I have been playing golf for 50 years and I’m sure if I played you for money and you were stoned and I wasn’t. You would still smoke me. Good Luck!

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MarijuanaGolf.com

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George Carlin on one of his 1970's albums said " Mary Jane.....it's in all the anti pot brochures........Nobody ever called it that" You just did

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I'm a 70 year old avid golfer that smokes daily especially on the course. Pot will relax and concentrate the mind. I have shot my best scores and aced #7 at LPGA while on this performance enhancing drug. However, I won't play with loud drinkers or those who spit tobacco on the greens. Weed provides the required pure tunnel vision that eliminates negative thought interference between the hand and eye. You can hear the putts roll.

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MarijuanaGolf.com Hit the Green™

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Is cannabis harmless in golf or should it be banned? - I don’t feel the ever increasing casual acceptance of medical (and) recreational marijuana usage in every aspect of American society, has been (the) key element missing from our culture. The genie is out of the bottle now though. We’ve shackled our posterity with an un-neccasry burden of dealing with the adverse effects of “to much of a good thing” under the guise of health and tax revenue. In short, to appease the short sightedness of the masses, sure, add joints to the beer carts, frankly I’m old and don’t give a damn anymore.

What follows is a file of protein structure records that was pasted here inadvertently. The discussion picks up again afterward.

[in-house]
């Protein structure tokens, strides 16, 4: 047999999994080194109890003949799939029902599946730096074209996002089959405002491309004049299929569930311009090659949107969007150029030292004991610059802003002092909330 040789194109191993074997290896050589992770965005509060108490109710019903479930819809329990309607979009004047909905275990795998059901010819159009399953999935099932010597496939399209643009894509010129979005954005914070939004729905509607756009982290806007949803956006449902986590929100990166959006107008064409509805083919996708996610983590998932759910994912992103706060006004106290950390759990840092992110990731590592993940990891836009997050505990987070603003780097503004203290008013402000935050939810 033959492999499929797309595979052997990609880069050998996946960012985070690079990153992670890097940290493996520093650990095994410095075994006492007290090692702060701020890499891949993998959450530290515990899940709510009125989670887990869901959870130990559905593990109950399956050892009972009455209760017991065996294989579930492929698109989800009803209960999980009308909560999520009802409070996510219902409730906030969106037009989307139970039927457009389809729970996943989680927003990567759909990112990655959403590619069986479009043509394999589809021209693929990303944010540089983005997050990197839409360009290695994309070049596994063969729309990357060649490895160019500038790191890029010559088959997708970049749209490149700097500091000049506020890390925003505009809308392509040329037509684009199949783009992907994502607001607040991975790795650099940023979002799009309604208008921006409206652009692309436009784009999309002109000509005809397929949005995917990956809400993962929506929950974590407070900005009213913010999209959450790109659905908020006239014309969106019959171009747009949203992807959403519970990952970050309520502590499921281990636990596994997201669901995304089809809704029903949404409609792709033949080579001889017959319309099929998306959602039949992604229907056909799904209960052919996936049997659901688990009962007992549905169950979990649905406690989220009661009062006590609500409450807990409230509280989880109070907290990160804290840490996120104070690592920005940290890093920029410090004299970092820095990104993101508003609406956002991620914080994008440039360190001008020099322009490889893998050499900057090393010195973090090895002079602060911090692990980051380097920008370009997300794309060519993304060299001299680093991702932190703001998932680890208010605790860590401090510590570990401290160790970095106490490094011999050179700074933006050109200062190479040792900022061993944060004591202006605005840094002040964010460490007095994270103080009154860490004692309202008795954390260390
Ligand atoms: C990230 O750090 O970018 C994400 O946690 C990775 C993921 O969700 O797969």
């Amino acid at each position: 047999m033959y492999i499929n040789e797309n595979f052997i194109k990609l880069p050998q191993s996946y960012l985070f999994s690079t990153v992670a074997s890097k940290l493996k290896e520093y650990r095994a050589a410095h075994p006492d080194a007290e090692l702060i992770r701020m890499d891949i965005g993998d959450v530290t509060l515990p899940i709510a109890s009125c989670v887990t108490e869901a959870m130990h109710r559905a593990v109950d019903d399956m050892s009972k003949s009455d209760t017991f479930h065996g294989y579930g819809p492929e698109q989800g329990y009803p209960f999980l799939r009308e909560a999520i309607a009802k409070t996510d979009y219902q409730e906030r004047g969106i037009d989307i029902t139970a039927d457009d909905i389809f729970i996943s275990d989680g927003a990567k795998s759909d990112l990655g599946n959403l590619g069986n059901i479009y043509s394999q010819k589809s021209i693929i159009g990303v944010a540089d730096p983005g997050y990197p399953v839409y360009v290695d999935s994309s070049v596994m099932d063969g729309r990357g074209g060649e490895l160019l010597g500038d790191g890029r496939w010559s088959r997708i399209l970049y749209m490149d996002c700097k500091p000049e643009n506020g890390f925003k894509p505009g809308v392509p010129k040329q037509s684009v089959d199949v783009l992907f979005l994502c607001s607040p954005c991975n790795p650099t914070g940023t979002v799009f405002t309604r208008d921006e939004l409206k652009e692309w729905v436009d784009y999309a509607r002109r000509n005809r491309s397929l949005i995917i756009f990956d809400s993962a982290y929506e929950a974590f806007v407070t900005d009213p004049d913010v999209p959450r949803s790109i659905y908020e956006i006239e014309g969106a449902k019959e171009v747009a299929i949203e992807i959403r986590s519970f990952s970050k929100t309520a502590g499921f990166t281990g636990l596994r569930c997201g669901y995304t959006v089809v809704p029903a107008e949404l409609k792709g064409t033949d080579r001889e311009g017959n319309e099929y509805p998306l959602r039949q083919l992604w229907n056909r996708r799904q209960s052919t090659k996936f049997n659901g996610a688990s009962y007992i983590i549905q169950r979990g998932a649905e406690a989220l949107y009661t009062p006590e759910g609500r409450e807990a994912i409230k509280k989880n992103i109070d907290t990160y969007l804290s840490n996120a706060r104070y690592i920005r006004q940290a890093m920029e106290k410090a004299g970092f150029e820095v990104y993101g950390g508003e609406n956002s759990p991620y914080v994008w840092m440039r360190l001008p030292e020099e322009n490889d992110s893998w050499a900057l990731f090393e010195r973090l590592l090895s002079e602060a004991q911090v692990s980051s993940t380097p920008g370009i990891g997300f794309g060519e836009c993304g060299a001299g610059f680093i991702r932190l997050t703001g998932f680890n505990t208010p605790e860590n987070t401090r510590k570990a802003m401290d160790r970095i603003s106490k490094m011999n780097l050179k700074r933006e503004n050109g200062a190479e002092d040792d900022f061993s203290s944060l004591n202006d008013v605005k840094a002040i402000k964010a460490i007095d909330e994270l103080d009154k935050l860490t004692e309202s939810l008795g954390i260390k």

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MarijuanaGolf.com Hit the Green™

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There is no justification for pot to be allowed in the game of golf whether it is in the amateur or professional setting. Promoting this behavior goes against all programs intended to provide educational programs to instill the basis of building character, instill life enhancing values and promote healthy choices. Would First Tee be changed to First Toke, I certainly hope not.

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MarijuanaGolf.com Hit the Green ™

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It’s definitely not a performance enhancing drug. Should it be on the prohibited list? Absolutely not! You are able to take a cooler full of beer in your cart, the club house is happy to sell it to you and provide the ice and cooler. So ease up the rules PGA. and get in step with the rest of society.

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MarijuanaGolf.com Hit the Green™

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Is cannabis good for golf?